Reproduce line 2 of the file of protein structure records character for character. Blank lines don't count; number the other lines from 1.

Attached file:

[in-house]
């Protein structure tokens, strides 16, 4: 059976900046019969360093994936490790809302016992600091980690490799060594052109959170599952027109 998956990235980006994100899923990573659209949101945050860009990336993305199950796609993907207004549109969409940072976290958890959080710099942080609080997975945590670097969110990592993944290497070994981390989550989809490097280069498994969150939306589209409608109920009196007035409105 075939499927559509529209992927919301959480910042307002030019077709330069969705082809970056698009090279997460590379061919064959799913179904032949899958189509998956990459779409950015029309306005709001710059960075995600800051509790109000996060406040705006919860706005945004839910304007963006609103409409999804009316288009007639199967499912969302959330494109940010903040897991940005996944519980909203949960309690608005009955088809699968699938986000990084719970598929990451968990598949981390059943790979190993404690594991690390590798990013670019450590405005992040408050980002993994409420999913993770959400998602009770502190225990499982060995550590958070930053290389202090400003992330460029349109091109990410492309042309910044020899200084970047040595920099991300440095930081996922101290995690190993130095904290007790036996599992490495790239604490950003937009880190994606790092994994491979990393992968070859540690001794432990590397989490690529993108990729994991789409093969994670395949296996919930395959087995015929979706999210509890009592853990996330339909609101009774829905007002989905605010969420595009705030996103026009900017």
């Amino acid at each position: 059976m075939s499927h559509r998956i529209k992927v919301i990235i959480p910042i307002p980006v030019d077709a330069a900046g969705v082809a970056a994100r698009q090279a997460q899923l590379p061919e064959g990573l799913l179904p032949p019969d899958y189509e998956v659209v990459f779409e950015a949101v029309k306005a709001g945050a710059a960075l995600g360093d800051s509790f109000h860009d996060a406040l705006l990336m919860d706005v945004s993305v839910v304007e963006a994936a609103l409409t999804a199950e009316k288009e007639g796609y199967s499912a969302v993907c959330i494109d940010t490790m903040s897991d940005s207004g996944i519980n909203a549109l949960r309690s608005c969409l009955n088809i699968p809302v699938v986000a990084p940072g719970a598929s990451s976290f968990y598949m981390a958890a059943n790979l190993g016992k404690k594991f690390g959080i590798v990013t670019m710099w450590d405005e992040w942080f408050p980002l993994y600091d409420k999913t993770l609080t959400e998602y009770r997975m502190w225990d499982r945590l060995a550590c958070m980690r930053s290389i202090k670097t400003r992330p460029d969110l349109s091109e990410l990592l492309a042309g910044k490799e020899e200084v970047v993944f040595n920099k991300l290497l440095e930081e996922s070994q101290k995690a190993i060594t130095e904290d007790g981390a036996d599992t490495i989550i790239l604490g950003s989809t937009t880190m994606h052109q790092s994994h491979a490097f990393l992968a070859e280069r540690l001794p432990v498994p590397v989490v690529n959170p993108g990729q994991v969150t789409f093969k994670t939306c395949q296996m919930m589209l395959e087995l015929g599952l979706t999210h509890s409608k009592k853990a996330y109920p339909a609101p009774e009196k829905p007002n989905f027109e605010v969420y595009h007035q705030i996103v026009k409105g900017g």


């Protein structure tokens, strides 16, 4: 059976900046019969360093994936490790809302016992600091980690490799060594052109959170599952027109 998956990235980006994100899923990573659209949101945050860009990336993305199950796609993907207004549109969409940072976290958890959080710099942080609080997975945590670097969110990592993944290497070994981390989550989809490097280069498994969150939306589209409608109920009196007035409105 075939499927559509529209992927919301959480910042307002030019077709330069969705082809970056698009090279997460590379061919064959799913179904032949899958189509998956990459779409950015029309306005709001710059960075995600800051509790109000996060406040705006919860706005945004839910304007963006609103409409999804009316288009007639199967499912969302959330494109940010903040897991940005996944519980909203949960309690608005009955088809699968699938986000990084719970598929990451968990598949981390059943790979190993404690594991690390590798990013670019450590405005992040408050980002993994409420999913993770959400998602009770502190225990499982060995550590958070930053290389202090400003992330460029349109091109990410492309042309910044020899200084970047040595920099991300440095930081996922101290995690190993130095904290007790036996599992490495790239604490950003937009880190994606790092994994491979990393992968070859540690001794432990590397989490690529993108990729994991789409093969994670395949296996919930395959087995015929979706999210509890009592853990996330339909609101009774829905007002989905605010969420595009705030996103026009900017």